Research Group "Remote Sensing of Polar Regions"

Photograph of the research group "Remote Sensing of Polar Regions"

Remote sensing from satellites is the tool of choice to collect comprehensively information about the vast areas of the Arctic and Antarctic. Within this working group we develop new methods to better observe the Earth surface and atmosphere in polar regions from space. Satellite data allows us to monitor the changes and variability of the derived geophysical quantities, like sea ice area or atmospheric water vapour, in both space and over longer time scales. As final objective, this data is used to better understand climate process in polar regions and beyond.

The working group for Remote Sensing of Polar Regions is lead by Dr. Gunnar Spreen and part of the "Remote Sensing" department lead by Prof. Justus Notholt at the Institute of Environmental Physics (IUP), University of Bremen. We have longstanding experience in deriving sea ice area, type and thickness as well as atmospheric water vapour from passive microwave radiometers like AMSR-E/2, AMSU, SMAP, and SMOS. During recent years, remote sensing of, e.g., melt ponds on sea ice, from optical sensors like MERIS, MODIS, VIIRS, and OLCI on Sentinel-3 got more attention.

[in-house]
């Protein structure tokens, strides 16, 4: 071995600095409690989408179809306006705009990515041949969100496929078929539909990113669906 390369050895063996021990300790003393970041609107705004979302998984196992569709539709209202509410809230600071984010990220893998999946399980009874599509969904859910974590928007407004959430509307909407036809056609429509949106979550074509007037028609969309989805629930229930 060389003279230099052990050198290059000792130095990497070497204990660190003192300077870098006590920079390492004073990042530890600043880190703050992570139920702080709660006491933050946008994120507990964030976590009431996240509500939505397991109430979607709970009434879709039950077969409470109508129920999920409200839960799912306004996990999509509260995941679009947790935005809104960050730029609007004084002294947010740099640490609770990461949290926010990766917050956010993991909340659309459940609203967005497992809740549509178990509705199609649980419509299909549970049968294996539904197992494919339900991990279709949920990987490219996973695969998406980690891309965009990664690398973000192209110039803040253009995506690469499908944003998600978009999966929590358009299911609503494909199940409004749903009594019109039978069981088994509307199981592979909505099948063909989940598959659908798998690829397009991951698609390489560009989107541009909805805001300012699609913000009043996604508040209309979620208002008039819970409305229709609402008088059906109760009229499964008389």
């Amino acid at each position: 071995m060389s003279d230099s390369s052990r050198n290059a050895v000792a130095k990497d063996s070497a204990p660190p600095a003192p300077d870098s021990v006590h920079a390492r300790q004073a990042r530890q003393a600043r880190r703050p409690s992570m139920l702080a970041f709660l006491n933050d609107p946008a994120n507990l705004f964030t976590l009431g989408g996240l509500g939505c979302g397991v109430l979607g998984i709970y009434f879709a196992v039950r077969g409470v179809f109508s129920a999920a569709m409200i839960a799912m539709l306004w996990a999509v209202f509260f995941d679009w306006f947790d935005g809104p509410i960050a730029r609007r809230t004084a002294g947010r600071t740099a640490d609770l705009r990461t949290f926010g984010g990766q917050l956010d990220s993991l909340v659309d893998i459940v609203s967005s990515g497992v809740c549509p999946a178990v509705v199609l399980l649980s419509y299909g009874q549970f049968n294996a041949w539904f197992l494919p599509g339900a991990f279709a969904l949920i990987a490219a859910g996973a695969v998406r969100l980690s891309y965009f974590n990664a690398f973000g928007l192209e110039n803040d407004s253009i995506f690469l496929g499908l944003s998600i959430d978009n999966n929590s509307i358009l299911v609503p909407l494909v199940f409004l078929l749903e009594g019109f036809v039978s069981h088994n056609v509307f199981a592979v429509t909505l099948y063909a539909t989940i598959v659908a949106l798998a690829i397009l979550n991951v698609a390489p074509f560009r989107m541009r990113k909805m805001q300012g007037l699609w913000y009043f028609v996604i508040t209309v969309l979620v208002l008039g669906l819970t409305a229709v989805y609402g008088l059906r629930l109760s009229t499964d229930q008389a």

Since August 2015 the cooperative junior research group "Remote Sensing of Sea Ice" is supporting and extending the research of this working group, for example on the topic of high resolution sea ice concentration retrieval. Furthermore, methods are developed to derive sea ice lead fraction from synthetic aperture radar (SAR) data in combination with altimetry, or to estimate snow depth on sea ice from passive microwave radiometers. Another research focus is sea ice dynamics: Observations of changes in ice dynamics over the last decades and deduction of sea ice topography from interferometric SAR data.

Satellite measurements of sea ice are made available via this website,, more in-depth information are published in cooperation with the Alfred-Wegener-Institute under

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